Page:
I certainly look at time differently. I still haven’t learnt the trick of making the most of every moment. I still waste time which is terrible at my age, really. One should stop wasting time but I am much more conscious of time. It manifests itself actually when my husband and I decide to plant a tree. I look at it and I go, “You know what, darling? We’re going to have to buy a tree that’s at least 10 years old, or ideally 15 years old if we want to see it in any kind of state of growth.” So the tree thing has been quite a recent realisation as it dawned on me that we can’t buy a tree that’s 2 years old, otherwise I’ll never see it grown. So yes, I am certainly becoming more conscious of time. About love, and all I can say is how unbelievably grateful I am to have love in my life. The love that I have given to other people, the love that I have received, the love that I’ve experienced for nature, for architecture, for art, the things that I love. What a beautiful thing love is. I’m not talking necessarily about romantic love, that’s a whole other thing, so yes, it has made me think about those elements. Absolutely.
Speaking about architecture, you’ve lived in many different houses. What meaning does a house have for you?
I think a house is really important. It carries your history. I’ve always lived in London as well so we’ve always been sort of bi-country.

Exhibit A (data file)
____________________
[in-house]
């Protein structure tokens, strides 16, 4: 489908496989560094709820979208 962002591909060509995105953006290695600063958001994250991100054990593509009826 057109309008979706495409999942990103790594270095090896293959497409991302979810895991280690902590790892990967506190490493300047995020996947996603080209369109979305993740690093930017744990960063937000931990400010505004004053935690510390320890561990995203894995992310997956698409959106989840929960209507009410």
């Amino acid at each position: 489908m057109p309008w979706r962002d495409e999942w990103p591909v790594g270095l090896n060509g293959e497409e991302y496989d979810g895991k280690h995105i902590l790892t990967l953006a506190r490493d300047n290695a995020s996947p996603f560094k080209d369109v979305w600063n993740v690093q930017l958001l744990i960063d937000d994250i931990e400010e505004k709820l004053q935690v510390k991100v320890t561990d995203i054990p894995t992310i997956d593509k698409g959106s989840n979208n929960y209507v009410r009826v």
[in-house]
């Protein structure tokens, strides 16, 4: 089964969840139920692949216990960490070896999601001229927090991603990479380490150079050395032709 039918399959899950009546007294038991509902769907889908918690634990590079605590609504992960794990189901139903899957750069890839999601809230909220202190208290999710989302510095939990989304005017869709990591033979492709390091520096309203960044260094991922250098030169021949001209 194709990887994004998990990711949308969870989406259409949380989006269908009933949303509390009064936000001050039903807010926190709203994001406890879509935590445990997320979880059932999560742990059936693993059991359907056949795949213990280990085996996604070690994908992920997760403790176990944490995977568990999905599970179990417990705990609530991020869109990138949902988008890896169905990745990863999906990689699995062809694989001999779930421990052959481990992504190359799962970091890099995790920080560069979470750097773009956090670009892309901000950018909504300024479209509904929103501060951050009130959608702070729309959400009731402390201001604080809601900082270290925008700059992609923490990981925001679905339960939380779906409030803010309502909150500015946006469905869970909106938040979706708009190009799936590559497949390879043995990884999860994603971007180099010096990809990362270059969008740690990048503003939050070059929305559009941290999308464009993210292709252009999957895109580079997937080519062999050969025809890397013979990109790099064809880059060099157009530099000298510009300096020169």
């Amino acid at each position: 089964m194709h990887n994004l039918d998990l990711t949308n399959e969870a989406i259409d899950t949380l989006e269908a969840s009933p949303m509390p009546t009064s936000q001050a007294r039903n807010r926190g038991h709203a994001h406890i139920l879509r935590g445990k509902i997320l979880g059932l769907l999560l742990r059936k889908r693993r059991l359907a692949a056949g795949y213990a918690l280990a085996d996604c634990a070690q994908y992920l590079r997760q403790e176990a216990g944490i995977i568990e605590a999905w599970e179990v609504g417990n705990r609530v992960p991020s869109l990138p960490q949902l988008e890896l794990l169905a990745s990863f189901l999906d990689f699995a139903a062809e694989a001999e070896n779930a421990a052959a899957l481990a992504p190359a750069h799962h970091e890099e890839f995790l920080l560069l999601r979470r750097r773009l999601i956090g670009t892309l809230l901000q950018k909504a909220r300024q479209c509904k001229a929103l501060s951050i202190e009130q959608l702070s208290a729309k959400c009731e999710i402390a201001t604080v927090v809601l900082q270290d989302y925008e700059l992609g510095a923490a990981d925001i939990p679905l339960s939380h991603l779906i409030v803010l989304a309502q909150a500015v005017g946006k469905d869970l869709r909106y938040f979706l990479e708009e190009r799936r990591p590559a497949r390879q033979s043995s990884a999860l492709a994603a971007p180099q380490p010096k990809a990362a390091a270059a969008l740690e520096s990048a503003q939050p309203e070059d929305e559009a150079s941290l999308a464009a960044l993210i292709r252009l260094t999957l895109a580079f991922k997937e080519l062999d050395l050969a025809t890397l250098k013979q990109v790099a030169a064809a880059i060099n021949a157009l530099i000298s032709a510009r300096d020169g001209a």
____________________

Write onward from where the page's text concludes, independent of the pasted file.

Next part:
As you say, you live half your life in America. We’re about to enter a new administration. What do you think it will mean for women’s rights? Will we going backwards?
Well, I do believe we have come far actually because I think the young women who have entered into a world, anyone under the age of let’s say 30 has entered into a world where certain rights for women are completely accepted which wasn’t the case when I was under the age of 30. They are not going back I don’t believe unless ISIS take over. I don’t think they’re going back. There are too many women now in positions of professional power, in politics, in law, in medicine, in education. Women are really beginning to come through in all those roles so I don’t think we’re going back on that.
Your co-star, Will Smith was saying that he loves to be famous and he he loves the attention. That’s a very rare view from a celebrity.
Oh, he does it incredibly well. I think in embracing it he – he does it so beautifully, yes.
What about you?
Well, that’s difficult because you say, ‘Oh, yes, I love being famous,’ but it’s a misnomer, really. I think Will is a classic example because he could be the professional actor that he is and be the successful actor he is and have some modicum of private life but he can’t, so instead he behaves with extreme good grace, energy and love for the people who love him. He loves them back and that’s a beautiful thing to witness. I witnessed it on set. He’s extraordinary. He’s so generous and kind. I look at people like Will and I learn from them and I say to myself, that’s the way to be. It’s often demanding but I take him as my inspiration.
There’s also the idea in the film that you don’t have to be a mother to experience maternal love. Does that speak to your own life?
It does speak to my own life, absolutely. I’ve never had any children but I have many children in my life and although I’m not a mother to them they are absolutely without a doubt the most important part of my life. My family is way really beyond my profession. I work and I love to work but if a gun was to my head and I had to choose, I know what I would choose, and now those children are having children so the whole thing goes on.